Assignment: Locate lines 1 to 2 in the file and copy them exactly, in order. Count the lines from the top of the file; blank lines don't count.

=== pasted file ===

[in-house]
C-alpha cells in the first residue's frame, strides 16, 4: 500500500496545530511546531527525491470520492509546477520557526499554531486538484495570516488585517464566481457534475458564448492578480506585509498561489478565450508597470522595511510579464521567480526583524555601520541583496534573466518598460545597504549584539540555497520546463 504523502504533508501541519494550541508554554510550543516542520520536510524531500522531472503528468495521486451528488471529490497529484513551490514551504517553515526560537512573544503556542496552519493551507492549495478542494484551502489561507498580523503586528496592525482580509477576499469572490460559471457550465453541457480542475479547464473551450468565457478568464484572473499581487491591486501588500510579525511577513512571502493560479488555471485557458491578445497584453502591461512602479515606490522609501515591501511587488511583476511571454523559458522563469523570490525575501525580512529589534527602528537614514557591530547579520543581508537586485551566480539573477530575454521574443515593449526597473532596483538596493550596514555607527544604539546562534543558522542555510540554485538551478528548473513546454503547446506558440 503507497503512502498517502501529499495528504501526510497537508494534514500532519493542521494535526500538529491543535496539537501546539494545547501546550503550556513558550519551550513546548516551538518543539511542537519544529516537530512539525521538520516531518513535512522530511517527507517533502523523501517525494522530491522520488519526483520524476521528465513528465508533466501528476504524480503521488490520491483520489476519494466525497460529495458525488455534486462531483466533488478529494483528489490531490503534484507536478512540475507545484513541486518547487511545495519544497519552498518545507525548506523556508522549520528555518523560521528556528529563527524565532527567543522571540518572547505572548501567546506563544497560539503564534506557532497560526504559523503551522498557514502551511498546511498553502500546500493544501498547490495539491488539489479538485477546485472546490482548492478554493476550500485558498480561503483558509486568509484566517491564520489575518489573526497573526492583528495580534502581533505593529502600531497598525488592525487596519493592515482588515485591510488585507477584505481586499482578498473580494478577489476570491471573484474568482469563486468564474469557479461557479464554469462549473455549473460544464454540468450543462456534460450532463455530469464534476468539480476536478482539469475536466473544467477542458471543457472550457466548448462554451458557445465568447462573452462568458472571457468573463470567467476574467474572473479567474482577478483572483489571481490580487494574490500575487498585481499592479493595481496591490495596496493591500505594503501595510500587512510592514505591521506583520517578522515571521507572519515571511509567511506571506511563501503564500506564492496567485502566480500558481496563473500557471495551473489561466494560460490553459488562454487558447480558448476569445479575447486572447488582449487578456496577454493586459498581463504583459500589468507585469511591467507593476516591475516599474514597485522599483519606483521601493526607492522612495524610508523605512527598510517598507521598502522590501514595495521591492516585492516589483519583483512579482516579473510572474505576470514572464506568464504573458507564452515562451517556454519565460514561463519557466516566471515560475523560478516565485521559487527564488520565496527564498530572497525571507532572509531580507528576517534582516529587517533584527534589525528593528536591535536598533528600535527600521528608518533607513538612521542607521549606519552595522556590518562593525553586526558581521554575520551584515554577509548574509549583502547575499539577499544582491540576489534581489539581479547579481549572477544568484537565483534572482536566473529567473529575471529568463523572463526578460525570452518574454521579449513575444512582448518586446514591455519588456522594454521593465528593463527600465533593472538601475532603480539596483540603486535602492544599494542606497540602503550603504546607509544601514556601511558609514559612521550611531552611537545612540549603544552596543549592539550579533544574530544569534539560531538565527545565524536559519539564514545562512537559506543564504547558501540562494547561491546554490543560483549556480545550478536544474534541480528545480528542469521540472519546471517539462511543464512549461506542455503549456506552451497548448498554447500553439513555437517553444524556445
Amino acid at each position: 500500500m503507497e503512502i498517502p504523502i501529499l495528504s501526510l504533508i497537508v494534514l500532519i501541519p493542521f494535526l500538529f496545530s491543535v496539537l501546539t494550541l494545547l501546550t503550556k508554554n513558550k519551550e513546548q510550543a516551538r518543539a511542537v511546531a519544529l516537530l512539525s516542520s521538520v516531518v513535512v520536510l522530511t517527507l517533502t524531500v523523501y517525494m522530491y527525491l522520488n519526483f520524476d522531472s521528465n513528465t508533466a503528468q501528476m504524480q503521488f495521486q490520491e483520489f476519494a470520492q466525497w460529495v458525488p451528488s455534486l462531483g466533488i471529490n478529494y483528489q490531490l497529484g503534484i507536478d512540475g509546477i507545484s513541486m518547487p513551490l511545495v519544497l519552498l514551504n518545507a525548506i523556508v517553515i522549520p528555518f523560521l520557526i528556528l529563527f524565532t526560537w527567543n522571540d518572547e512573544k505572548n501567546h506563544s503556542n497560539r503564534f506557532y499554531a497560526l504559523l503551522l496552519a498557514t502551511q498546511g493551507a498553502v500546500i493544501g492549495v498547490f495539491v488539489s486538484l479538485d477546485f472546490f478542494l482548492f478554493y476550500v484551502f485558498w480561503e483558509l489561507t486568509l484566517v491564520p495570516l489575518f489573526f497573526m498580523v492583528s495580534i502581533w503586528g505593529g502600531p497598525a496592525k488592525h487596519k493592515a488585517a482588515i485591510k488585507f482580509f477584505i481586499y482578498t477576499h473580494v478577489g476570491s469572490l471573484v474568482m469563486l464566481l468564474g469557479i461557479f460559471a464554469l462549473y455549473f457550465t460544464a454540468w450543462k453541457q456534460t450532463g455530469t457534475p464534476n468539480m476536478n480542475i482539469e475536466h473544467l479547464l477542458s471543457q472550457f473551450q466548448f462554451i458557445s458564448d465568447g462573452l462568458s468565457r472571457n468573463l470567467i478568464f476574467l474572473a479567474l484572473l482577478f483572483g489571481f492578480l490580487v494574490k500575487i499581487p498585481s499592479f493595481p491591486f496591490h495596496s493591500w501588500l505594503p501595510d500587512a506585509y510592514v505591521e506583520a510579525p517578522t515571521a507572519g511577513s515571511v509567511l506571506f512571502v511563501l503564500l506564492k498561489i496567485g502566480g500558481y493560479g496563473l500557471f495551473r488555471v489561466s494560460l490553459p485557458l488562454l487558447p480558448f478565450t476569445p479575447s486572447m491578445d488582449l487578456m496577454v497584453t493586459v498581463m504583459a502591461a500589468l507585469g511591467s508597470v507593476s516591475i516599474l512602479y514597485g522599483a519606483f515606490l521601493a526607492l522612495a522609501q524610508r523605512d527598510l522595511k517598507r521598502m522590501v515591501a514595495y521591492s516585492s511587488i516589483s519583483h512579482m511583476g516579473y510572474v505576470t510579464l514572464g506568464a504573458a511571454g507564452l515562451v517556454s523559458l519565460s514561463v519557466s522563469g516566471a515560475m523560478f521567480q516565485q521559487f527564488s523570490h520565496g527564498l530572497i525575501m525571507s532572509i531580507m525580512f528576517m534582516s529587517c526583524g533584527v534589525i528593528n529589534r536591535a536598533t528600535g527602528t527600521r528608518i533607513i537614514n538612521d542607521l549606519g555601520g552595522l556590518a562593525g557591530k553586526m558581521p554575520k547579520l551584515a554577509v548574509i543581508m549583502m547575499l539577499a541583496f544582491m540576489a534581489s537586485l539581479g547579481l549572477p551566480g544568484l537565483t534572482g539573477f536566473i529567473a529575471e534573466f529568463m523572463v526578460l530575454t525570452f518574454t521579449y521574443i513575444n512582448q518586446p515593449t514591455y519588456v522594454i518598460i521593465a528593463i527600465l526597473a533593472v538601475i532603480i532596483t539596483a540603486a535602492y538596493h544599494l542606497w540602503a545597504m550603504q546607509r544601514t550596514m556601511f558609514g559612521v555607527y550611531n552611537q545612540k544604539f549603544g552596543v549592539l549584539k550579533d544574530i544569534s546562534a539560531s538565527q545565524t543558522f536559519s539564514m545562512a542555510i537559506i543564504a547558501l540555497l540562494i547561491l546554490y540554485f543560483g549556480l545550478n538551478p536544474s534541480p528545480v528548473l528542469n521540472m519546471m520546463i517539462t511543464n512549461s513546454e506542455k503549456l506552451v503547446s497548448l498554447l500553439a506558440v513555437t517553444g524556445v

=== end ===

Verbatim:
[in-house]
C-alpha cells in the first residue's frame, strides 16, 4: 500500500496545530511546531527525491470520492509546477520557526499554531486538484495570516488585517464566481457534475458564448492578480506585509498561489478565450508597470522595511510579464521567480526583524555601520541583496534573466518598460545597504549584539540555497520546463 504523502504533508501541519494550541508554554510550543516542520520536510524531500522531472503528468495521486451528488471529490497529484513551490514551504517553515526560537512573544503556542496552519493551507492549495478542494484551502489561507498580523503586528496592525482580509477576499469572490460559471457550465453541457480542475479547464473551450468565457478568464484572473499581487491591486501588500510579525511577513512571502493560479488555471485557458491578445497584453502591461512602479515606490522609501515591501511587488511583476511571454523559458522563469523570490525575501525580512529589534527602528537614514557591530547579520543581508537586485551566480539573477530575454521574443515593449526597473532596483538596493550596514555607527544604539546562534543558522542555510540554485538551478528548473513546454503547446506558440 503507497503512502498517502501529499495528504501526510497537508494534514500532519493542521494535526500538529491543535496539537501546539494545547501546550503550556513558550519551550513546548516551538518543539511542537519544529516537530512539525521538520516531518513535512522530511517527507517533502523523501517525494522530491522520488519526483520524476521528465513528465508533466501528476504524480503521488490520491483520489476519494466525497460529495458525488455534486462531483466533488478529494483528489490531490503534484507536478512540475507545484513541486518547487511545495519544497519552498518545507525548506523556508522549520528555518523560521528556528529563527524565532527567543522571540518572547505572548501567546506563544497560539503564534506557532497560526504559523503551522498557514502551511498546511498553502500546500493544501498547490495539491488539489479538485477546485472546490482548492478554493476550500485558498480561503483558509486568509484566517491564520489575518489573526497573526492583528495580534502581533505593529502600531497598525488592525487596519493592515482588515485591510488585507477584505481586499482578498473580494478577489476570491471573484474568482469563486468564474469557479461557479464554469462549473455549473460544464454540468450543462456534460450532463455530469464534476468539480476536478482539469475536466473544467477542458471543457472550457466548448462554451458557445465568447462573452462568458472571457468573463470567467476574467474572473479567474482577478483572483489571481490580487494574490500575487498585481499592479493595481496591490495596496493591500505594503501595510500587512510592514505591521506583520517578522515571521507572519515571511509567511506571506511563501503564500506564492496567485502566480500558481496563473500557471495551473489561466494560460490553459488562454487558447480558448476569445479575447486572447488582449487578456496577454493586459498581463504583459500589468507585469511591467507593476516591475516599474514597485522599483519606483521601493526607492522612495524610508523605512527598510517598507521598502522590501514595495521591492516585492516589483519583483512579482516579473510572474505576470514572464506568464504573458507564452515562451517556454519565460514561463519557466516566471515560475523560478516565485521559487527564488520565496527564498530572497525571507532572509531580507528576517534582516529587517533584527534589525528593528536591535536598533528600535527600521528608518533607513538612521542607521549606519552595522556590518562593525553586526558581521554575520551584515554577509548574509549583502547575499539577499544582491540576489534581489539581479547579481549572477544568484537565483534572482536566473529567473529575471529568463523572463526578460525570452518574454521579449513575444512582448518586446514591455519588456522594454521593465528593463527600465533593472538601475532603480539596483540603486535602492544599494542606497540602503550603504546607509544601514556601511558609514559612521550611531552611537545612540549603544552596543549592539550579533544574530544569534539560531538565527545565524536559519539564514545562512537559506543564504547558501540562494547561491546554490543560483549556480545550478536544474534541480528545480528542469521540472519546471517539462511543464512549461506542455503549456506552451497548448498554447500553439513555437517553444524556445